Summer 2022
Time-Effective Firefighter Workouts for Power & Stamina
Zar Horton, Master Kettlebell Instructor Elite at StrongFirst


The demands of being a firefighter are rigorous and varied. The job is demanding not only from tasks involved in fighting fires in super-heated environments, but also in rescues of many types including, confined space, water, trench, hazardous material mitigation, automobile accidents, vehicle extrication, and emergency medical procedures. Once on scene, there is no pause button, so your body and mind must be prepared to successfully respond to chaotic and uncertain situations at all times. Proper physical preparation not only ensures your body is ready to take on the mechanical and environmental challenges of the job, but it also has a positive impact on your cognitive performance in perception, information processing, and decision-making. 

I recently attended a fire cadet graduation ceremony where all of the cadets that made it through, 12 of the original 25, are men and women I trained using the firefighter prep program I developed. In 2004, I had the great fortune to evaluate and change the physical fitness program at the Albuquerque Fire Department Training Academy, and below are some lessons learned from my experience as a firefighter and strength and conditioning coach. 

When I was developing and refining the program, I was acutely aware that firefighters must be strong and fit enough to successfully perform tasks required on the fireground for extended periods and multiple repetitions. They are required to move heavy loads using proper mechanics and often encounter unstable loads in awkward positions. These factors combine to create a fairly unique mixture of mobility, strength, power, endurance, and work capacity requirements. Add to this, finding windows of time for training can sometimes be challenging and when training in the firehouse there may not be a wide variety of equipment.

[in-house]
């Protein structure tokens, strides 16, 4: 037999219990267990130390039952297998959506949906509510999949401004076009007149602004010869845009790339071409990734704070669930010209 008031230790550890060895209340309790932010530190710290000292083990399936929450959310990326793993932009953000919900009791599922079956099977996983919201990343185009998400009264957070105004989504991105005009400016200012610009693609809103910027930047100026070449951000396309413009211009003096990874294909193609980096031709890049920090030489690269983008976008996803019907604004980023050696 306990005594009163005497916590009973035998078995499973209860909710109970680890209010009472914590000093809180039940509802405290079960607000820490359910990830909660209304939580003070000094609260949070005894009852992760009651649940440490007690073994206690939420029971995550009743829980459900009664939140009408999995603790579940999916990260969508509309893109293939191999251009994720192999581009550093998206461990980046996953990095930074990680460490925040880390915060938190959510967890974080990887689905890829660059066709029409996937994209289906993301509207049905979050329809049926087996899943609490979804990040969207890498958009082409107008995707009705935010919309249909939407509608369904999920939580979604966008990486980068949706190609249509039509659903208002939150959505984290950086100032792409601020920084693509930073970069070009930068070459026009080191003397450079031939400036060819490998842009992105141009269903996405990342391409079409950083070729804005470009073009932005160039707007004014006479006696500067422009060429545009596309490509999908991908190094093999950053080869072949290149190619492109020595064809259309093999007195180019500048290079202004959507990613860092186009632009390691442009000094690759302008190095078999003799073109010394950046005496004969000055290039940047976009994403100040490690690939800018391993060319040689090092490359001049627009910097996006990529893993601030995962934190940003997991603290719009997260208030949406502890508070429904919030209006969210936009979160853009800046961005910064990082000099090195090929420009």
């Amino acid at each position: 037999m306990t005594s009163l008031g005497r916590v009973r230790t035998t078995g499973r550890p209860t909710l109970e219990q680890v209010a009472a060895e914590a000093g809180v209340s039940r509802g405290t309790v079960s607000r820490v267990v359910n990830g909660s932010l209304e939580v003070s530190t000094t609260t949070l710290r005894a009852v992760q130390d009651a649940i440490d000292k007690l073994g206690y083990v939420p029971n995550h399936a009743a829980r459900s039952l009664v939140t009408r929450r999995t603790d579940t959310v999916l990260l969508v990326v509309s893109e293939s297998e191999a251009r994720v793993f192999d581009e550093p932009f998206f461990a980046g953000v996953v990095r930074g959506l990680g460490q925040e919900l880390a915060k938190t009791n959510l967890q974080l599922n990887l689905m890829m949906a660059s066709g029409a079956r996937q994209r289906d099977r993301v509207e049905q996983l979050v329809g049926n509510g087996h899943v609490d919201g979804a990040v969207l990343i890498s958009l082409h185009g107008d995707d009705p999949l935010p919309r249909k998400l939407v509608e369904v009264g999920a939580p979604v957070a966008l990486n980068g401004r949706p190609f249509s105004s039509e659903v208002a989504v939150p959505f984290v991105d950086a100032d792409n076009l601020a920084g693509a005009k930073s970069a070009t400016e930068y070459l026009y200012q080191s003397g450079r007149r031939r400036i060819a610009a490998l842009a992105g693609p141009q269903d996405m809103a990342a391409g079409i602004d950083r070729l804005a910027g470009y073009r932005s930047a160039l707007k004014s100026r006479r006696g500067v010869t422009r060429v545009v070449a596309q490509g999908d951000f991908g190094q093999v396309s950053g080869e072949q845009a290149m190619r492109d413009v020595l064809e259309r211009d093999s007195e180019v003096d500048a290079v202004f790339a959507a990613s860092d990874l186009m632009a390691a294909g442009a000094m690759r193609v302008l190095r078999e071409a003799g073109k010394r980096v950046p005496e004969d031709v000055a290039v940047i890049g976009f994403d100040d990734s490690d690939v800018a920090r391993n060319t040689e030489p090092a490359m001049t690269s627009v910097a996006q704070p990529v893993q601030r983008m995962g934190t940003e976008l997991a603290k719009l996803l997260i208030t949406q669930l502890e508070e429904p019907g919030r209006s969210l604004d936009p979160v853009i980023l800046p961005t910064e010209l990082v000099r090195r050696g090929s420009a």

The bottom line for the job is you need to be bulletproof and mobile, develop strong joints, perform athletically underload for long periods carrying, dragging, breaching, sitting on a hoseline, moving a hoseline, ladder operations, rescue operations, pulling heavy loads at odd angles and the list goes on. 


Below is an example of a simple but effective workout used in the program that delivers a big bang for your buck to improve and sustain your firefighter fitness built on stamina, endurance, strength, raw horsepower, and determination.

Sensible warm-up and mobility work: 5-10 min:

Round 1

  1. Deadlift: 10 reps with moderately heavy KB or barbell (finish feeling you have 3-4 reps in reserve) OR 10 reps Squat Jump
  2. Single-arm farmer carry 20 yards out – switch hands and carry back 20 yards
  3. Goblet squats: 5 reps
  4. Push-ups: 5 reps
  5. Rest 1-2 min

Round 2

  1. 2-hand KB swings: 10 reps OR 10 squat jumps
  2. Single-arm KB rack carry 20 yards out – switch hands and carry back
  3. Goblet squats: 5 reps 
  4. Push-ups: 6 reps
  5. Rest 1-2 min

Round 3

  1. 2-hand KB swings: 10 reps OR 10 squat jumps
  2. Single-arm KB overhead carry 20 yards out – switch hands and carry back
  3. Goblet squats: 5 reps 
  4. Push-ups: 7 reps
  5. Rest 1-2 min

Round 4

  1. 2-hand KB swings: 10 reps OR 10 squat jumps
  2. Crawl: 20 yards out –  20 yards back
  3. KB strict overhead press x5 reps + push press x5 on each side
  4. Goblet squats: 5 reps
  5. Push-ups: 8 reps 
  6. Rest 1-2 min

Round 5

  1. 2-hand KB swings: 10 reps OR 10 squat jumps
  2. Backward crawl: 10 yards out – 10 yards back (add distance each week)
  3. Single arm bent over row: 8 reps each arm with heavy KB (8-10 RM)
  4. Goblet squat: 5 reps 
  5. Push-ups: 9 reps
  6. Rest 1-2 min

» ALSO SEE: What Are The Tactical Games?

Repeat rounds 1-5 or selected rounds as time permits (one time through typically takes 18-22 min depending on fitness)

Workouts can be repeated 2-4 times per week — increase weight as strength improves and distance as endurance increases.

Zar Horton is a 32-year veteran of Albuquerque Fire Rescue, who retired in 2021 as a Battalion Chief. He has been training others in the use of Kettlebells since 2004. For the last 21 years, he has devoted himself to bringing safe, functional, strength training and fitness, along with greater quality of life and longevity, to fire service, law enforcement, and our military members. Zar has also trained professional athletes and enjoys training with collegiate and youth athletes. He currently holds the position of Master Kettlebell Instructor Elite with STRONGFIRST.